But when the news broke, angry parents and students denounced both decisions. The board met quickly and announced on June 6 that while it had reaffirmed its decision that Glickert would not be back, it had also decided that Losos would not serve as principal after all. She remains under contract with Confluence, at $110,000, but her precise duties have not been defined.

As part of its reaction to the criticism over Glickert, the board set up an advisory committee made up of board members, parents and staff members of the arts academy. At its meeting on June 17, it passed a motion that Glickert should return as interim principal.

It also asked the board to study the possibility of splitting Grand Center Arts Academy off from the other four Confluence schools and resolving that governance question before searching for an interim principal.

At a full board meeting last Friday, that motion evolved into one to study whether one person should be hired who would have responsibility over all five schools, rather than splitting the academy off from the others. The board went into closed session to discuss the idea of an interim principal and who it might be, but after 45 minutes Henry said no decision had been reached.

Another closed meeting was held on Monday, when the moves that were announced Wednesday presumably were made. Under Missouri’s sunshine law, the results of votes taken during a closed meeting have to be disclosed within 72 hours.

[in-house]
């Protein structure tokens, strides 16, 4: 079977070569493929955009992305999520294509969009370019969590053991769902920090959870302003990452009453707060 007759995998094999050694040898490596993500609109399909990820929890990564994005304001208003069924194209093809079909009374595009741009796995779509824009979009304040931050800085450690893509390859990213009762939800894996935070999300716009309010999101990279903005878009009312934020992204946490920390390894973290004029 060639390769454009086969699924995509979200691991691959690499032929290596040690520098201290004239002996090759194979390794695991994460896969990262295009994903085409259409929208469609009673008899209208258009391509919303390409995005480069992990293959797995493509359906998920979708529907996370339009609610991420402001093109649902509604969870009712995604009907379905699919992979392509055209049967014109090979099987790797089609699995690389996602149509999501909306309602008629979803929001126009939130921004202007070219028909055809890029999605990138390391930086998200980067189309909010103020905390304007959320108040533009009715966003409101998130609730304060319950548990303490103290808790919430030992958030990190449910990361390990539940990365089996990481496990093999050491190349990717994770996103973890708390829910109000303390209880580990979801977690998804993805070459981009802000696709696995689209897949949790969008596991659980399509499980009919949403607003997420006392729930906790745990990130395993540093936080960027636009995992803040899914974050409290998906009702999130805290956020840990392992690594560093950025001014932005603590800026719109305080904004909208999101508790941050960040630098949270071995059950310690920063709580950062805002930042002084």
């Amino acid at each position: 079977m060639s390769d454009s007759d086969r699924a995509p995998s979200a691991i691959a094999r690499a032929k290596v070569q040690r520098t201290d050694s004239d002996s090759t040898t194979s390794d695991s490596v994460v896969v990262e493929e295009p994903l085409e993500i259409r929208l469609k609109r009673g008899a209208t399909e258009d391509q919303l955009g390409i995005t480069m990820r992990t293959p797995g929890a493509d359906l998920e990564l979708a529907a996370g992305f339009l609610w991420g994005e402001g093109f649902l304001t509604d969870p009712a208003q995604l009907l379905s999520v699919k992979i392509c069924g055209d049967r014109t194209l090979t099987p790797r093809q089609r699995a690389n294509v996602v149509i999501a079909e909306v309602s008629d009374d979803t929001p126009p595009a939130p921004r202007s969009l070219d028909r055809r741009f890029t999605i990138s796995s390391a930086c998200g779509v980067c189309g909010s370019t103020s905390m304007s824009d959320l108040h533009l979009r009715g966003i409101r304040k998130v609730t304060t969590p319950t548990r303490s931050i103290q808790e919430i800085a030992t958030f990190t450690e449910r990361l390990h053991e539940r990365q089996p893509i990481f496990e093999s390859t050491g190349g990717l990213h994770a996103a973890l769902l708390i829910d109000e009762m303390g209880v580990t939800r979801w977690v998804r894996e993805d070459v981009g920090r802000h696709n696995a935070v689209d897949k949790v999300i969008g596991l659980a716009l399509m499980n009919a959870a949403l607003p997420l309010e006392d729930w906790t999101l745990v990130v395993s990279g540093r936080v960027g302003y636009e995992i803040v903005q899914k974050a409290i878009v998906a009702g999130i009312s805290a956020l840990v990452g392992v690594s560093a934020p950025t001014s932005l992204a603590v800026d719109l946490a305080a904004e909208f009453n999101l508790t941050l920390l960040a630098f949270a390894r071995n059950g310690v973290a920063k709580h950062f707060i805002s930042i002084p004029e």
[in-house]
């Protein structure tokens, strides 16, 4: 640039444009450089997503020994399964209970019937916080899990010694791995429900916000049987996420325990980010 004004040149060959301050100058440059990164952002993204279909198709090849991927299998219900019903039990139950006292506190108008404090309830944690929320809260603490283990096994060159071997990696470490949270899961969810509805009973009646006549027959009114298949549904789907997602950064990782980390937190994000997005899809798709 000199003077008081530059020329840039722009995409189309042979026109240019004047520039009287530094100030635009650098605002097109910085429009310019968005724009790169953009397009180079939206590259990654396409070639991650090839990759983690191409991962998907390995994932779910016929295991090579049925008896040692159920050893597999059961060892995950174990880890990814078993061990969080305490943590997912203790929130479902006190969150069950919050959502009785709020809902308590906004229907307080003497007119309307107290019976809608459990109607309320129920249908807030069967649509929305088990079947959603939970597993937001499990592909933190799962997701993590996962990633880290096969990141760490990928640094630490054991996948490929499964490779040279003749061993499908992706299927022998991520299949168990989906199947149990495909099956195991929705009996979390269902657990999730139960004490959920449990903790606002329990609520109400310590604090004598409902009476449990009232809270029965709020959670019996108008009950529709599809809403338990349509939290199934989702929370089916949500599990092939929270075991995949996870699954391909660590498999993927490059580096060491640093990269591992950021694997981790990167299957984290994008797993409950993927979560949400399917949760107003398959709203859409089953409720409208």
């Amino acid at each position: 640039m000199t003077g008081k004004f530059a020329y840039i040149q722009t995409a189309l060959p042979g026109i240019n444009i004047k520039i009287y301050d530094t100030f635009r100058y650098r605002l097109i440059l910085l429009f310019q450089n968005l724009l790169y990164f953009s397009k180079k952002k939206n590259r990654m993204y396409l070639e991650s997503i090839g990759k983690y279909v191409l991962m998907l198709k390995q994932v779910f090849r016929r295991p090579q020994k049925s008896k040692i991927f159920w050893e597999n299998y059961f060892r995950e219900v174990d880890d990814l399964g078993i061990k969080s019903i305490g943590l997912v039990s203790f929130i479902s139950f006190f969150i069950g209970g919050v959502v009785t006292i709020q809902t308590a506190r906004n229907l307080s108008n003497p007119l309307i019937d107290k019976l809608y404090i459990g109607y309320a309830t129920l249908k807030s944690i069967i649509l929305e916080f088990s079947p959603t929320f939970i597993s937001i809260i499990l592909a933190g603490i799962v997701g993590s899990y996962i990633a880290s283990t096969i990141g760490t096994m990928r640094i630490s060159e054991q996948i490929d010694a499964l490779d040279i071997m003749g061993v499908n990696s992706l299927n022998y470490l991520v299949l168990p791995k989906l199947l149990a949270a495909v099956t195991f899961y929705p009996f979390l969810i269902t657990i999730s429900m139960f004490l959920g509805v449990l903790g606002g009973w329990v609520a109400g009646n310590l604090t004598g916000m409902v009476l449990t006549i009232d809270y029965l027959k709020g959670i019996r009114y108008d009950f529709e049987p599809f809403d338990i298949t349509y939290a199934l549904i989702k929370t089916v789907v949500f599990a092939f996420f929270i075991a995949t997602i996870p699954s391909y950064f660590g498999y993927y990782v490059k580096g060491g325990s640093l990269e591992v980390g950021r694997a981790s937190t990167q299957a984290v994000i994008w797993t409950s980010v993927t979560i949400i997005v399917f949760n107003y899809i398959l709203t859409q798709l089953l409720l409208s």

At last week’s board meeting, it was announced that three students had given notice that they would be leaving the arts academy, but other parents had said they would wait until they saw the outcome of the situation involving Glickert before deciding whether their children would return in August.

Glickert is the founding principal of the arts academy, which just completed its third year. It began with grades 6 and 7 and has added a grade each year. By 2016, it plans to have students through 12th grade.

After starting in quarters in the Third Baptist Church in Grand Center, the school moved into renovated space across from Powell Hall in 2011.

Glickert has said she was shocked when she went in for what she thought would be her performance review to be told that she was out of a job. She signed an affidavit asking the board to discuss publicly the philosophical differences that were cited as the reason for her dismissal, but Confluence responded that it would not deviate from its policy of not discussing personnel matters in public.

Dale Singer began his career in professional journalism in 1969 by talking his way into a summer vacation replacement job at the now-defunct United Press International bureau in St. Louis; he later joined UPI full-time in 1972. Eight years later, he moved to the Post-Dispatch, where for the next 28-plus years he was a business reporter and editor, a Metro reporter specializing in education, assistant editor of the Editorial Page for 10 years and finally news editor of the newspaper's website. In September of 2008, he joined the staff of the Beacon, where he reported primarily on education. In addition to practicing journalism, Dale has been an adjunct professor at University College at Washington U. He and his wife live in west St. Louis County with their spoiled Bichon, Teddy. They have two adult daughters, who have followed them into the word business as a communications manager and a website editor, and three grandchildren. Dale reported for St. Louis Public Radio from 2013 to 2016.